Fluoridation reduces IQ of bottle-fed babies

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Australian health officials should be very concerned about this latest Canadian study, especially given NHMRC’s irresponsible actions to increase Upper Limits in 2016. This study found that children who were fed baby formula and lived in fluoridated areas as babies have significantly lower IQ compared to those who lived in non-fluoridated areas.
"After adjusting for fetal exposure, we found that fluoride exposure during infancy predicts diminished non-verbal intelligence in children. In the absence of any benefit from fluoride consumption in the first six months, it is prudent to limit fluoride exposure by using non-fluoridated water or water with lower fluoride content as a formula diluent."
Christine Till, Lead Researcher
Faculty of Health, York University, Ontario, Canada

This study1 conducted by Christine Till and her team of researchers at the York University in Canada, showed that formula-fed babies (with most of the powdered formula reconsitututed with tap water) in fluoridated areas averaged 4 IQ points lower compared to formula-fed babies in non-fluoridated areas.  Tests of non-verbal IQ showed even more dramatic effects, with an average loss of 9 points in the non-verbal component of IQ tests. 

This study involved a carefully monitored cohort followed from before birth through age four. The study authors controlled for many factors. When they also adjusted for mothers’ fluoride exposure during the pregnancy, that only accounted for a small part of the IQ loss.  Thus, infancy may be at least as susceptible a period for neurotoxic harm as the prenatal period and exposure during both developmental periods may produce additional harm. The study shows that not just pregnant women should be advised to avoid fluoridated water, their children should as well.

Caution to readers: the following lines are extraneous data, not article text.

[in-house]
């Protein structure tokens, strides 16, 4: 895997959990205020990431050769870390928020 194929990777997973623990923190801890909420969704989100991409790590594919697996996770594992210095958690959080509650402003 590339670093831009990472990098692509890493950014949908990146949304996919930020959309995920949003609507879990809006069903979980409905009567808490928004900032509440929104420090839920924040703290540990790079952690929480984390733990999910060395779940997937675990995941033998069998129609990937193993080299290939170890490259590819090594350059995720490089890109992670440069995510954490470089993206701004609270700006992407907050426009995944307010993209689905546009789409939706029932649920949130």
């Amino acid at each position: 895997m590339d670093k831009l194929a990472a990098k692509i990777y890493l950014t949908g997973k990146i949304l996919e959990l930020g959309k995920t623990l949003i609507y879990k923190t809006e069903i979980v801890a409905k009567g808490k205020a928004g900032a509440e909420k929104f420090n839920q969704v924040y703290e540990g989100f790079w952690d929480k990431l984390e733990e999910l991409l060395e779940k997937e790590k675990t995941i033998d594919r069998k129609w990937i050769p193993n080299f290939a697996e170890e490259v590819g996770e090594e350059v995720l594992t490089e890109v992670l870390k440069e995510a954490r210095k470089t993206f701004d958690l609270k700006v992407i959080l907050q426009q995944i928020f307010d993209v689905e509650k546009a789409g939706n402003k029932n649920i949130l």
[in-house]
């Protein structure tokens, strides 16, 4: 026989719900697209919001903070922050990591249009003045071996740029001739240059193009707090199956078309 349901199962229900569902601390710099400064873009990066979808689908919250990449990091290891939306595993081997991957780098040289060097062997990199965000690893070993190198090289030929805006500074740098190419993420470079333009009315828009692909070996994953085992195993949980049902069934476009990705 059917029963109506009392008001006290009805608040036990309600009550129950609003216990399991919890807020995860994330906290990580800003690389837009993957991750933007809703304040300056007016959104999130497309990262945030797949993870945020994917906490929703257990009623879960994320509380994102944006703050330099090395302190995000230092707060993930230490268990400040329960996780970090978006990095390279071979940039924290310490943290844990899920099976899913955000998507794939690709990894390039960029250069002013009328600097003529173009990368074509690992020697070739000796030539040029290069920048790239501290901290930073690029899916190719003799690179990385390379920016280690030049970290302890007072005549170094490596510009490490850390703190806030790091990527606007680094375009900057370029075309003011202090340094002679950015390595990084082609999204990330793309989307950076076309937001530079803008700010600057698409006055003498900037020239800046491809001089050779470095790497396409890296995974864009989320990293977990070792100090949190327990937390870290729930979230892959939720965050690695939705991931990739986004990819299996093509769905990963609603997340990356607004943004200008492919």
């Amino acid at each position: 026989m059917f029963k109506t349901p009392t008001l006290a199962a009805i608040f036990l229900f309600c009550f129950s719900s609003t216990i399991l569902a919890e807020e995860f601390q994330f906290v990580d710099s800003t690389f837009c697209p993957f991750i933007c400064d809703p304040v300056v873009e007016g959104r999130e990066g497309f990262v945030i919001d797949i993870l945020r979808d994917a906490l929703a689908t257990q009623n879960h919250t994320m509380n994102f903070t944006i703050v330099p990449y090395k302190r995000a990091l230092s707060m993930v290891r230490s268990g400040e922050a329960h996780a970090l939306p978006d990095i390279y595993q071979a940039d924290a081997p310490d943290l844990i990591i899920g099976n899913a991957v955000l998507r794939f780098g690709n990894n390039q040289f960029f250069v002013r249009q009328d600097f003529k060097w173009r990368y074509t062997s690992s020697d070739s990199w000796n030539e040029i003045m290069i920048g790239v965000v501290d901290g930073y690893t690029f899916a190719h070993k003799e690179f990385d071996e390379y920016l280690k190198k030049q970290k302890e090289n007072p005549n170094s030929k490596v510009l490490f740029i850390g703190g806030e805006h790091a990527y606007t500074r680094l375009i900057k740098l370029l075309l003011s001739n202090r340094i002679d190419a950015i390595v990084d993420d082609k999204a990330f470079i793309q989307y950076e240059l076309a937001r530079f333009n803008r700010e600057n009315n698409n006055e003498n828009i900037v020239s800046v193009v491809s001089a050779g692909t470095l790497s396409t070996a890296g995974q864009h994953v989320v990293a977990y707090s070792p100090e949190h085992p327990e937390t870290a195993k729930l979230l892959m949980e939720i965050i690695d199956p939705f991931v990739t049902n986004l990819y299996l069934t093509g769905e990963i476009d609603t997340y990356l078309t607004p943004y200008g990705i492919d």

The average water fluoridation level in Canada is 0.6 mg/L, while the current average in the USA is 0.7 mg/L. The average for Australia is around 0.8mg/L with a range of 0.6 – 1.1mg/L. When translated to typical water fluoridation levels in the USA of 0.7 mg/L, these findings suggest a loss of non-verbal IQ of 13 points for infants in fluoridated areas compared to those with low levels of fluoride in the water, so they are even higher for Australia.

This and other recent Canadian studies are also very relevant to Australia because of the similar socio-economic and other factors in both countries.

It is particularly important to note that fluoride levels in breast milk are normally extremely low – almost zero – and therefore an infant receiving baby formula reconstituted with fluoridated tap water is receiving around 200 times (and up to 250 times) the amount of fluoride compared to breast milk. This is a clear and resounding indication that nature does not intend for our young to be ingesting fluoride at a stage when they are most susceptible to this neurotoxic chemical.

In November 2016, Australia’s National Health and Medical Research Council (NHMRC) made a remarkable decision to substantially INCREASE the Upper Level of Intake for infants and children up to 8 years of age. The increase ranged from 71 per cent to 100 per cent for this age category.

This means, despite the risks of fluoride toxicity as once again demonstrated in this latest Canadian study, Australia’s upper fluoride limits for infants and children are now significantly higher than or DOUBLE the upper limits used in the United States and elsewhere.